Skip to content

COFFEE WITH WARREN: Maureen Looked Wide

It was love at first sight nearly 60 years ago when Maureen Wills looked wide from Big Hill and had her first view of our picturesque foothills town.
0
Collage-CWW191114-MaureensWideView-v2-e11-9hx2e-oval-frm
When Maureen Wills descended Big Hill and first set eyes on Cochrane and the valley beyond, she knew this would be home the rest of her life. Photos: background by Warren Harbeck, inset by Roz Edge Kossowan

It was love at first sight nearly 60 years ago when Maureen Wills looked wide from Big Hill and had her first view of our picturesque foothills town. Our beloved friend passed away mid-October, leaving a legacy of admirers who will never be the same again because of her positive impact.

A group of Maureen’s admirers have organized an informal afternoon of remembrance in her honour for next Thursday. This will be a time to drop in and socialize around the wit and wisdom of a community leader who inspired prosperity through praise, whose style was kindness, and whose life philosophy, like that of the Scouts whom she so long served, was “Look wide.” It will provide folks an opportunity to share in writing (and possibly video) some of their memories to send to Maureen’s daughter Kathy Wills, who is out of the country at the moment and unable to attend.

Upon learning of this heart-warming gathering, I spoke with two of the organizers to hear why they were so passionate about holding it.

“Maureen really was a ‘big picture’ person,” Margaret Peach said. “She was always open, always looking beyond her small portion of the world. She could have made a successful career in England, but she was looking wider. Once she found her true home in Cochrane, though, she could give her talents free rein. There’s a saying that goes something like this: Some people see the world as it is and ask ‘Why?’ Others see the world as it could be and ask ‘Why not?’  That was Maureen. She totally believed we are in this world to help each other. Her quick mind was always looking for ways to improve our growing community.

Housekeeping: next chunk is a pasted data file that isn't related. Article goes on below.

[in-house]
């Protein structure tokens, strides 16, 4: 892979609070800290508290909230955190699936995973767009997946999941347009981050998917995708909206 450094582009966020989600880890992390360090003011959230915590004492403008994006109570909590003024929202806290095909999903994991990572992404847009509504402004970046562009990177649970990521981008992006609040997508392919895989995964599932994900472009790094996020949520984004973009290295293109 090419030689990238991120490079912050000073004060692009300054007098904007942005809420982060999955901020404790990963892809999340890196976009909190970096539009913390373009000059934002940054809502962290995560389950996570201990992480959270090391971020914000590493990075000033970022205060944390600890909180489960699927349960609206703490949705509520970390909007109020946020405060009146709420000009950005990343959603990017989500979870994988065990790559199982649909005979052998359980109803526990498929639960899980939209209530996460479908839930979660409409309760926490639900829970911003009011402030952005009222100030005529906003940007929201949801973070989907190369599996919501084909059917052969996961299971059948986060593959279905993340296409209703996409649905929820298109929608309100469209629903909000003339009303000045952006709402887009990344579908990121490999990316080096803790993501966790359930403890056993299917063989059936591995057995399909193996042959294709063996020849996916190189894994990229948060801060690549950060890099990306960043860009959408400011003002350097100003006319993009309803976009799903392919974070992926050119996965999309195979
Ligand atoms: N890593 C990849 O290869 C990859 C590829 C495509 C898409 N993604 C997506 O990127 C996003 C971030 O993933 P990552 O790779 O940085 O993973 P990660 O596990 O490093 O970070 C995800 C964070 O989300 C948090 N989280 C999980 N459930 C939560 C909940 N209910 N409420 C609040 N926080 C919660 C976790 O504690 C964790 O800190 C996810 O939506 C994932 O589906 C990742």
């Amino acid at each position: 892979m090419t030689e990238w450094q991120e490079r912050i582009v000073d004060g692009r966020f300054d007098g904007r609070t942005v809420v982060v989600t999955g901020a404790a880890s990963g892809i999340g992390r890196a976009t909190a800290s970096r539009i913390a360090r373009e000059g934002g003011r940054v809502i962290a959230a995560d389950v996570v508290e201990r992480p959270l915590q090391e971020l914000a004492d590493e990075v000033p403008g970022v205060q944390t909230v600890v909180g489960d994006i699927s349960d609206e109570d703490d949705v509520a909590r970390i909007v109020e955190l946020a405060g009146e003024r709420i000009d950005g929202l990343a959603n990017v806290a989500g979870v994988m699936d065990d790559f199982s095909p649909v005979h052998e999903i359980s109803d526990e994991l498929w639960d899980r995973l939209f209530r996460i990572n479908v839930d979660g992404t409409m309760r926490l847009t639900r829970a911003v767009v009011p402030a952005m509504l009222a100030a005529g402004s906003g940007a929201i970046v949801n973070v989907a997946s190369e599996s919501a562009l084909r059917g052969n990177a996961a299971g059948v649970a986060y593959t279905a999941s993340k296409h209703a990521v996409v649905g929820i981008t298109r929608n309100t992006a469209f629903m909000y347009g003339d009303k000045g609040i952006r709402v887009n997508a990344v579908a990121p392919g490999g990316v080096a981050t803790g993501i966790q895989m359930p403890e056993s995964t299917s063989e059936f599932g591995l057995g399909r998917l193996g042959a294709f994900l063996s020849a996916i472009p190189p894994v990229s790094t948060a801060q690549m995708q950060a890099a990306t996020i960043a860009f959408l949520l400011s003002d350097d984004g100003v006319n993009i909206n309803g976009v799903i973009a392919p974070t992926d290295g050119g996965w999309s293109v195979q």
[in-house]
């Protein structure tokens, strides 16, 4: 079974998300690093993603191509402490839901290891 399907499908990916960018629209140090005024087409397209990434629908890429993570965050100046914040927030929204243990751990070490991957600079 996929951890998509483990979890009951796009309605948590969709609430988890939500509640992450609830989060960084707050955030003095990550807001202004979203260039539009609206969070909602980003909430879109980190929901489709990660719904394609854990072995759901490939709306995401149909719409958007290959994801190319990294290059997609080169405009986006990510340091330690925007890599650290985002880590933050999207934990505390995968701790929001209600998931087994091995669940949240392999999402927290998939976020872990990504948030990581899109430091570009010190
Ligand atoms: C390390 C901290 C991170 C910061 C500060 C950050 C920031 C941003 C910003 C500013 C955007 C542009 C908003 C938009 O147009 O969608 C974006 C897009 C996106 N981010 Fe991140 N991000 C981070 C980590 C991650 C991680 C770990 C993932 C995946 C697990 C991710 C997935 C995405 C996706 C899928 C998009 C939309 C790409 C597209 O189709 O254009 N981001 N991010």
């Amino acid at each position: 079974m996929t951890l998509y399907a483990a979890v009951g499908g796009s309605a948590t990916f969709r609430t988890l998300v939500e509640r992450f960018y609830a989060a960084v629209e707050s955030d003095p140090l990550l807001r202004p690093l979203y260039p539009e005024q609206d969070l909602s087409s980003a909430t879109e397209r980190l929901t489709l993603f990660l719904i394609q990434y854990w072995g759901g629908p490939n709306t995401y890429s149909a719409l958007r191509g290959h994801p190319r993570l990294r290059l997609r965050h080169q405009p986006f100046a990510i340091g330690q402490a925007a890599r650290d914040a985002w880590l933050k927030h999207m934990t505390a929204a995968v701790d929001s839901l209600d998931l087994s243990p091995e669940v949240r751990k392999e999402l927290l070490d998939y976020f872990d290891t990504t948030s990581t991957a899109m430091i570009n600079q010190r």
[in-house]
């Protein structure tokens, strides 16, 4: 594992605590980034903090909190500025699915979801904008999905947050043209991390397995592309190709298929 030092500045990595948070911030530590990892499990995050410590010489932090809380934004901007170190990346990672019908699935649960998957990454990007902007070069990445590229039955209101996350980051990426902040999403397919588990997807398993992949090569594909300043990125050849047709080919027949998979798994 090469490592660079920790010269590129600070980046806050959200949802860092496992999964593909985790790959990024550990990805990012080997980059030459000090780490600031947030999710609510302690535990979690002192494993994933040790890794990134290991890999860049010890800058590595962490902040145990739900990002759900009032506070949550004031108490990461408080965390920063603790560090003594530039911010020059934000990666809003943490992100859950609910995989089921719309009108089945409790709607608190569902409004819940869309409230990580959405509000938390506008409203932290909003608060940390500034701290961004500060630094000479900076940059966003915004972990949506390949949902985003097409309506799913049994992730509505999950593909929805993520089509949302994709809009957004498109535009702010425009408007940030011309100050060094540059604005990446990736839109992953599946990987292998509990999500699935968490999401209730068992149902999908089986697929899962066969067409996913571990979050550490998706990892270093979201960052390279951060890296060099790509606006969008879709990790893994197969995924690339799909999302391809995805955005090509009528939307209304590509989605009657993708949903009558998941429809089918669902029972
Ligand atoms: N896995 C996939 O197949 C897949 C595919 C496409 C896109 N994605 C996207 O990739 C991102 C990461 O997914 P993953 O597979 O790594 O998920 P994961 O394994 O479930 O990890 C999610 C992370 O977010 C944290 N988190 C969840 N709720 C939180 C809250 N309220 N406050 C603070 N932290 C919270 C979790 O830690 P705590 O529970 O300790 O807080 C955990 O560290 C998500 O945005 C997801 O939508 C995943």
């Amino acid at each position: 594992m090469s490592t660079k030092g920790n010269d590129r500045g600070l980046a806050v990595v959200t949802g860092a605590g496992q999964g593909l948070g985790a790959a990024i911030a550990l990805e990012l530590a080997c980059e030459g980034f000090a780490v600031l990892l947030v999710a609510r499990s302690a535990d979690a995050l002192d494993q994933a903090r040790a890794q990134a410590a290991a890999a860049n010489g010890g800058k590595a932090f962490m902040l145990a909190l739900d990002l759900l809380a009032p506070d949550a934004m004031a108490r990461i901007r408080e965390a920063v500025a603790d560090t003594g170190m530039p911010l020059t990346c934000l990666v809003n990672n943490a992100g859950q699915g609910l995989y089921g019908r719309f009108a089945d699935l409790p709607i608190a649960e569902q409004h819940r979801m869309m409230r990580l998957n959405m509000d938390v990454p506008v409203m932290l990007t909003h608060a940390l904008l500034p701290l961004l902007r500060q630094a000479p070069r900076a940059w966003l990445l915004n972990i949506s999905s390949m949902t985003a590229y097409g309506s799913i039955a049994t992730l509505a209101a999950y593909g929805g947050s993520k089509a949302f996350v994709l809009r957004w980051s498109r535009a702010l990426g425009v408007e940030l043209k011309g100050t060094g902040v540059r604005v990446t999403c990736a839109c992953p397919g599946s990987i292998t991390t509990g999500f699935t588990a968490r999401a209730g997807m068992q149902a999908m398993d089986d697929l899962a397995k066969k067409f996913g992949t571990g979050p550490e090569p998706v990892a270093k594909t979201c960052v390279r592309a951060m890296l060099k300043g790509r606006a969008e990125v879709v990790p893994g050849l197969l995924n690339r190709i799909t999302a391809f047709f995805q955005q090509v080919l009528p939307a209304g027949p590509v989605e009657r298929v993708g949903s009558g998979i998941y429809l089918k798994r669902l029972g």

“Maureen was a visionary. Something would catch her attention and she’d say, ‘What we need here is …,’ but she used her wit and charm to inspire people around her to work on the details. She was a delight to be with because she was always positive, always quick to praise others, always open to new ideas, and always ready to have fun.”

Town Councillor Susan Flowers agrees: “Maureen had a heart for helping the underdog,” she told me. “She also wanted volunteers to be treated like gold and made sure they got the recognition and support they needed.”

Many of you must also have some great memories of your own you’d be happy to share around tasty snacks at Frank Wills Hall, Nov. 21, 2:00 - 6:30 pm. I hope to see you there. Also, be sure to check out Chrissy Da Silva’s outstanding feature article on Maureen in the Oct. 24 Eagle.

© 2019 Warren Harbeck

JoinMe@coffeewithwarren.com

www.coffeewithwarren.com




Comments